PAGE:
Summary: Here are a few diabetes camp packing tips that I have picked up over the years as well as a checklist of items you might not think to pack.
As we prepped Q to go to diabetes camp this summer, I made a mental note of some of the tips and tricks that we have learned over the years. I think this is the 4th or 5th year that Q has attended diabetes camp!
Of course you will receive a packing list (and a list of what not to pack!) and instructions from the particular camp your child will attend, but here are a few things to think about.
It’s easy for kids to get homesick, especially if they are younger or this is their first time away from home. It’s great to remind your d-kid that you are thinking about them by sending mail. Ask for the camp address and how you should label letters so that they get to your kid. I like to send at least the first couple of letters the week before camp to make sure they get there on time.
Have each family member, grandparents, and even best friends write a letter so that you can cover each day. I write the day of the week on the outside of the envelope so they know to give her one each day. At my daughter’s camp, they get mail during quiet time in their cabin in the afternoon and it’s nice to feel included.
Though most of the time Q is too busy to write us or we receive her camp letters after she’s already back home, I send some stationary with her that is already stamped and is already addressed and ready to go.
Expect drop off to take an hour or more. Be patient. There is going to be a long line and it is going to be hot. Eat lunch before you go and consider bringing a bottle of water.
If your kid has attended camp before, it’s fun to wear the previous year’s camp t-shirt on check in day.
Don’t be surprised if your kid says “Okay, bye, you can go now!” the second that they are checked in. Conversely, younger or first time campers might be teary-eyed. It’s okay to leave them, the counselors and staff are prepared. Reassure them that they are safe and loved. Q cried every single night at bedtime the first year she went to camp because she was homesick…but that didn’t keep her from having an awesome week. In fact, she didn’t want to leave when we returned to pick her up.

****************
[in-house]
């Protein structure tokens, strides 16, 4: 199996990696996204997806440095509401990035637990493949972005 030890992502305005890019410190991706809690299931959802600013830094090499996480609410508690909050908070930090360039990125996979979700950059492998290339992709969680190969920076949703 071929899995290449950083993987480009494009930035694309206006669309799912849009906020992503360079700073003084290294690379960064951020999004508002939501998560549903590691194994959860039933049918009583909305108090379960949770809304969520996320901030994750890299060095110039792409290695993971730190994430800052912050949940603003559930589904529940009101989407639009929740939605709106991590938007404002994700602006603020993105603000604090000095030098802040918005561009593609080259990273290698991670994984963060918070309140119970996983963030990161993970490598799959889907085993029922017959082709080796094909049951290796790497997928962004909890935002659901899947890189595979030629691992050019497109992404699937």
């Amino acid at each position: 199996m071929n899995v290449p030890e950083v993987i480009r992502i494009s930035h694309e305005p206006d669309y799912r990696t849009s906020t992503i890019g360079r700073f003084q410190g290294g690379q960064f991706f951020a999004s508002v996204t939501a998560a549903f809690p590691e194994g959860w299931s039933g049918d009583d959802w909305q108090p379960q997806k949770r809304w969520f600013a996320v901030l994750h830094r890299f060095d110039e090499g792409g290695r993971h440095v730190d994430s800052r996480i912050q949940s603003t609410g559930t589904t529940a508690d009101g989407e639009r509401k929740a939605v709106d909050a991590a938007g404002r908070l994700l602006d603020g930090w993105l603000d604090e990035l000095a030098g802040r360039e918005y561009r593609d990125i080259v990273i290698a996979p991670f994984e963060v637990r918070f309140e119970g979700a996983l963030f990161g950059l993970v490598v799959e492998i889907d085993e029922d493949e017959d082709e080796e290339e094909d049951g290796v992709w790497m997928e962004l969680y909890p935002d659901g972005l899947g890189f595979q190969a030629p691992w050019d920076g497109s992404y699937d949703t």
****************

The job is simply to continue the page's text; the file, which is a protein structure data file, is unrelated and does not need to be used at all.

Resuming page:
Though we use a suitcase for her clothes, we usually pack the bedding, pillow, and a favorite stuffed animal in a laundry basket. At the end of the week Q is able to throw everything back into the basket.
Get a shower caddy from the housewares department or back-to-school college aisle for the toiletries your kid needs daily. It’s easy for them to carry it to the shower/restroom. Though I’m not guaranteeing that kids actually have great hygiene at camp!
Bring one towel for swimming and another for showers.
Even though it’s hot during the day, it can get cold at night. Pack warm pajamas or sweatpants and a sweatshirt that can be layered.
The camp Q attends has a dance on one of the last evenings. It’s camp, so it’s not like they need a ball gown! But we do pack a sundress for her to wear so that she can dress up. Boys can bring a nice shirt, a polo, or even a tie.
Cabins usually aren’t air conditioned (if they were, it wouldn’t be camping!). We purchased a small fan that can clip on to her bunk so that she can have her own source of cool air.
Label everything. Your kid will probably lose some things and you might even find random clothing in the laundry bag. But labeling everything with your kid’s name gives it a better chance of coming back home.
Packing tips recap:
- Laundry basket
- Shower caddy
- Two different towels
- A nicer, but not too nice, outfit
- A small clip-on fan
- Addressed and stamped stationary
- Label everything
Items you might forget:
- Sunglasses (we forgot them last year!)
- Flashlight…don’t forget the batteries
- Swim goggles
- Quiet activities, such as a sketch book and pencils, playing cards, or a novel
- Camera (one you won’t be too upset about losing or ruining, in past years we have purchased waterproof disposable cameras, but might consider an inexpensive digital one)
Your child is going to be just fine. Think about the ratio of medical staff and counselors to child. A d-kid has way more resources at camp than at home! They might do things differently (Q hates that they use urine ketone strips and that she has to walk all the way to the bathroom to check every single time she’s above 200 mg/dL), but they have a system worked out to care for 100+ kids with diabetes.
More Info About Diabetes Camps
Thinking about sending your child with type 1 diabetes to camp? Read the excerpt from my book Kids First, Diabetes Second about “Diabetes Summer Camps.”